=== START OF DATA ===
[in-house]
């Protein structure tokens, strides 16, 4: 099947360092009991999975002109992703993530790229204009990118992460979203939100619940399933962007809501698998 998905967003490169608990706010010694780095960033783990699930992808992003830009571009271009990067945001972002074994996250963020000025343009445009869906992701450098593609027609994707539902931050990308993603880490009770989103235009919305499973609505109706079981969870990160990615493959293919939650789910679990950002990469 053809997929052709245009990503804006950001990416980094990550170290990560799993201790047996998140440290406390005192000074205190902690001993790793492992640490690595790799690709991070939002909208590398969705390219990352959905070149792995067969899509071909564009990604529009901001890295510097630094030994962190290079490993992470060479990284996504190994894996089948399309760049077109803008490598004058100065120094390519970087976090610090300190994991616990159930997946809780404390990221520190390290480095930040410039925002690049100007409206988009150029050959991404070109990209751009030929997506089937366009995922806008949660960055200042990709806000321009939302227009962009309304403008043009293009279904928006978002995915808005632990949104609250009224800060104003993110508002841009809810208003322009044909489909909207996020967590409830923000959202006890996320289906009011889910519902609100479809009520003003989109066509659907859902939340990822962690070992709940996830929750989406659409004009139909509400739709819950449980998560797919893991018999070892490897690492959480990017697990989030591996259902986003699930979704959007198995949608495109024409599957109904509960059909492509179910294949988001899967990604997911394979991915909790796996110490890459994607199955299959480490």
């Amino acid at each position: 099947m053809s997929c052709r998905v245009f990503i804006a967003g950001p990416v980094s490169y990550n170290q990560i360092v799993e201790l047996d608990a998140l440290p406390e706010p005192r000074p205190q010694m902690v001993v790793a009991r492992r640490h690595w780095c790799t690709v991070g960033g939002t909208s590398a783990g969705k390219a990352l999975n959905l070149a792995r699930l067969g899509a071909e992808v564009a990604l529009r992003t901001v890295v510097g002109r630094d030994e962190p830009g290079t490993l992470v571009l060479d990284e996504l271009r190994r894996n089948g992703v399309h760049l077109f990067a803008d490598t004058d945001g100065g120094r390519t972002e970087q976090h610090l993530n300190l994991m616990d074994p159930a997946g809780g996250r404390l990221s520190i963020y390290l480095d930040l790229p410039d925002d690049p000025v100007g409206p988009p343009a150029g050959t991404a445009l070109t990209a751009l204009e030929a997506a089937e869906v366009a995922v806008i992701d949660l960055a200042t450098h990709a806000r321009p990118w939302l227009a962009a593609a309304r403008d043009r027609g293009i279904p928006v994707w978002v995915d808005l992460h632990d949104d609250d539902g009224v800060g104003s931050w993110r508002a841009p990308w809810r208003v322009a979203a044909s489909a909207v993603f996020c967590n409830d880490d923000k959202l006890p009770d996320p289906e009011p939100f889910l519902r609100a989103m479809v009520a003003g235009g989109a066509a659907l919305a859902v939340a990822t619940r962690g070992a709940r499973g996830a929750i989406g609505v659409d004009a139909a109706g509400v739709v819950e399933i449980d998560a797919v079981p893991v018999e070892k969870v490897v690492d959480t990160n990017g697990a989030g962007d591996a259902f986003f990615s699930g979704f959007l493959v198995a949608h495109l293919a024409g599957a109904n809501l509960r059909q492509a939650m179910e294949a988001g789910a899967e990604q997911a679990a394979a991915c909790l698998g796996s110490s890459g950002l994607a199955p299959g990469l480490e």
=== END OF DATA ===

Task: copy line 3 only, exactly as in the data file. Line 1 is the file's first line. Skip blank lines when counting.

């Amino acid at each position: 099947m053809s997929c052709r998905v245009f990503i804006a967003g950001p990416v980094s490169y990550n170290q990560i360092v799993e201790l047996d608990a998140l440290p406390e706010p005192r000074p205190q010694m902690v001993v790793a009991r492992r640490h690595w780095c790799t690709v991070g960033g939002t909208s590398a783990g969705k390219a990352l999975n959905l070149a792995r699930l067969g899509a071909e992808v564009a990604l529009r992003t901001v890295v510097g002109r630094d030994e962190p830009g290079t490993l992470v571009l060479d990284e996504l271009r190994r894996n089948g992703v399309h760049l077109f990067a803008d490598t004058d945001g100065g120094r390519t972002e970087q976090h610090l993530n300190l994991m616990d074994p159930a997946g809780g996250r404390l990221s520190i963020y390290l480095d930040l790229p410039d925002d690049p000025v100007g409206p988009p343009a150029g050959t991404a445009l070109t990209a751009l204009e030929a997506a089937e869906v366009a995922v806008i992701d949660l960055a200042t450098h990709a806000r321009p990118w939302l227009a962009a593609a309304r403008d043009r027609g293009i279904p928006v994707w978002v995915d808005l992460h632990d949104d609250d539902g009224v800060g104003s931050w993110r508002a841009p990308w809810r208003v322009a979203a044909s489909a909207v993603f996020c967590n409830d880490d923000k959202l006890p009770d996320p289906e009011p939100f889910l519902r609100a989103m479809v009520a003003g235009g989109a066509a659907l919305a859902v939340a990822t619940r962690g070992a709940r499973g996830a929750i989406g609505v659409d004009a139909a109706g509400v739709v819950e399933i449980d998560a797919v079981p893991v018999e070892k969870v490897v690492d959480t990160n990017g697990a989030g962007d591996a259902f986003f990615s699930g979704f959007l493959v198995a949608h495109l293919a024409g599957a109904n809501l509960r059909q492509a939650m179910e294949a988001g789910a899967e990604q997911a679990a394979a991915c909790l698998g796996s110490s890459g950002l994607a199955p299959g990469l480490e």